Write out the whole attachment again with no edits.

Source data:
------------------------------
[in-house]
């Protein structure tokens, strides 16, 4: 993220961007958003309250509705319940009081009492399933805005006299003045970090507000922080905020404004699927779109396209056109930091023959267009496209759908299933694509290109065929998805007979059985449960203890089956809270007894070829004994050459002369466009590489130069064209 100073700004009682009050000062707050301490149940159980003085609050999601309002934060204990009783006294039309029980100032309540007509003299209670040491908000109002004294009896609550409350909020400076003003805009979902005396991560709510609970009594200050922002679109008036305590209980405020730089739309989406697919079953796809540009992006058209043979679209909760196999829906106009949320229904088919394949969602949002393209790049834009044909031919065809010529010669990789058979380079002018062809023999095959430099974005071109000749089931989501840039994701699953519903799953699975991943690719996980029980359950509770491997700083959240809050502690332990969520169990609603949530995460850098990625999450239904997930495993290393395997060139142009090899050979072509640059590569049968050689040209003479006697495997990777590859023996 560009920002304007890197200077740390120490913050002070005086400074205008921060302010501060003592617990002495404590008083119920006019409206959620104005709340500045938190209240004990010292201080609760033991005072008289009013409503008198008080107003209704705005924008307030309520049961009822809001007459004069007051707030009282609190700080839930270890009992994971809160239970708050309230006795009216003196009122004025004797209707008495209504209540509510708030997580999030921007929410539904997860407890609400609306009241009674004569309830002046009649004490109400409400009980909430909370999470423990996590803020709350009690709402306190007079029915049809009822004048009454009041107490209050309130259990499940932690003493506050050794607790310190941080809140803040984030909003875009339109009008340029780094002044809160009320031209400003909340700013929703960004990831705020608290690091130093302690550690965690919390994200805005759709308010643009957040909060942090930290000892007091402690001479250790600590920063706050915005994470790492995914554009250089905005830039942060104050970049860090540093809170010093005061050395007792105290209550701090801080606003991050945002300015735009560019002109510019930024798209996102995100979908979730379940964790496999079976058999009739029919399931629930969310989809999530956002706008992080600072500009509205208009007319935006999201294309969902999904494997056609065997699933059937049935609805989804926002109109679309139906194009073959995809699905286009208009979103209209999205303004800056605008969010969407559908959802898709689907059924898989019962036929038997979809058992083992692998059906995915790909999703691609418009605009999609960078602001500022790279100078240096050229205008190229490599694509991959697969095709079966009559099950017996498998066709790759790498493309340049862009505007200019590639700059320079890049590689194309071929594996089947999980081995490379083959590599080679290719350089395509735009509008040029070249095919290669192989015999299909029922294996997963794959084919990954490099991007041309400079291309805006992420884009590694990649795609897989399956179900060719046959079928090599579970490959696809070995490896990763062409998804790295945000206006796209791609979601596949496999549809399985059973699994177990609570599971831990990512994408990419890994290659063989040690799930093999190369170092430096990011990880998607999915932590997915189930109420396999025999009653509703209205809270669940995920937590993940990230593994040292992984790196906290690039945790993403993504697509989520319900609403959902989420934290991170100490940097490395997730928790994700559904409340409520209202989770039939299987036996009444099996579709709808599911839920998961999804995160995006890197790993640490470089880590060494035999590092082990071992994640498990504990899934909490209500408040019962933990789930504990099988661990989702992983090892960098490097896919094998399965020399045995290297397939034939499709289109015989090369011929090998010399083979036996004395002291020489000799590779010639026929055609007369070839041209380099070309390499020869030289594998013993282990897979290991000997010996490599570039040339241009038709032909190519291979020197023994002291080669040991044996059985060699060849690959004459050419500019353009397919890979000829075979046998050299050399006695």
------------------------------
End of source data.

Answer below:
[in-house]
């Protein structure tokens, strides 16, 4: 993220961007958003309250509705319940009081009492399933805005006299003045970090507000922080905020404004699927779109396209056109930091023959267009496209759908299933694509290109065929998805007979059985449960203890089956809270007894070829004994050459002369466009590489130069064209 100073700004009682009050000062707050301490149940159980003085609050999601309002934060204990009783006294039309029980100032309540007509003299209670040491908000109002004294009896609550409350909020400076003003805009979902005396991560709510609970009594200050922002679109008036305590209980405020730089739309989406697919079953796809540009992006058209043979679209909760196999829906106009949320229904088919394949969602949002393209790049834009044909031919065809010529010669990789058979380079002018062809023999095959430099974005071109000749089931989501840039994701699953519903799953699975991943690719996980029980359950509770491997700083959240809050502690332990969520169990609603949530995460850098990625999450239904997930495993290393395997060139142009090899050979072509640059590569049968050689040209003479006697495997990777590859023996 560009920002304007890197200077740390120490913050002070005086400074205008921060302010501060003592617990002495404590008083119920006019409206959620104005709340500045938190209240004990010292201080609760033991005072008289009013409503008198008080107003209704705005924008307030309520049961009822809001007459004069007051707030009282609190700080839930270890009992994971809160239970708050309230006795009216003196009122004025004797209707008495209504209540509510708030997580999030921007929410539904997860407890609400609306009241009674004569309830002046009649004490109400409400009980909430909370999470423990996590803020709350009690709402306190007079029915049809009822004048009454009041107490209050309130259990499940932690003493506050050794607790310190941080809140803040984030909003875009339109009008340029780094002044809160009320031209400003909340700013929703960004990831705020608290690091130093302690550690965690919390994200805005759709308010643009957040909060942090930290000892007091402690001479250790600590920063706050915005994470790492995914554009250089905005830039942060104050970049860090540093809170010093005061050395007792105290209550701090801080606003991050945002300015735009560019002109510019930024798209996102995100979908979730379940964790496999079976058999009739029919399931629930969310989809999530956002706008992080600072500009509205208009007319935006999201294309969902999904494997056609065997699933059937049935609805989804926002109109679309139906194009073959995809699905286009208009979103209209999205303004800056605008969010969407559908959802898709689907059924898989019962036929038997979809058992083992692998059906995915790909999703691609418009605009999609960078602001500022790279100078240096050229205008190229490599694509991959697969095709079966009559099950017996498998066709790759790498493309340049862009505007200019590639700059320079890049590689194309071929594996089947999980081995490379083959590599080679290719350089395509735009509008040029070249095919290669192989015999299909029922294996997963794959084919990954490099991007041309400079291309805006992420884009590694990649795609897989399956179900060719046959079928090599579970490959696809070995490896990763062409998804790295945000206006796209791609979601596949496999549809399985059973699994177990609570599971831990990512994408990419890994290659063989040690799930093999190369170092430096990011990880998607999915932590997915189930109420396999025999009653509703209205809270669940995920937590993940990230593994040292992984790196906290690039945790993403993504697509989520319900609403959902989420934290991170100490940097490395997730928790994700559904409340409520209202989770039939299987036996009444099996579709709808599911839920998961999804995160995006890197790993640490470089880590060494035999590092082990071992994640498990504990899934909490209500408040019962933990789930504990099988661990989702992983090892960098490097896919094998399965020399045995290297397939034939499709289109015989090369011929090998010399083979036996004395002291020489000799590779010639026929055609007369070839041209380099070309390499020869030289594998013993282990897979290991000997010996490599570039040339241009038709032909190519291979020197023994002291080669040991044996059985060699060849690959004459050419500019353009397919890979000829075979046998050299050399006695």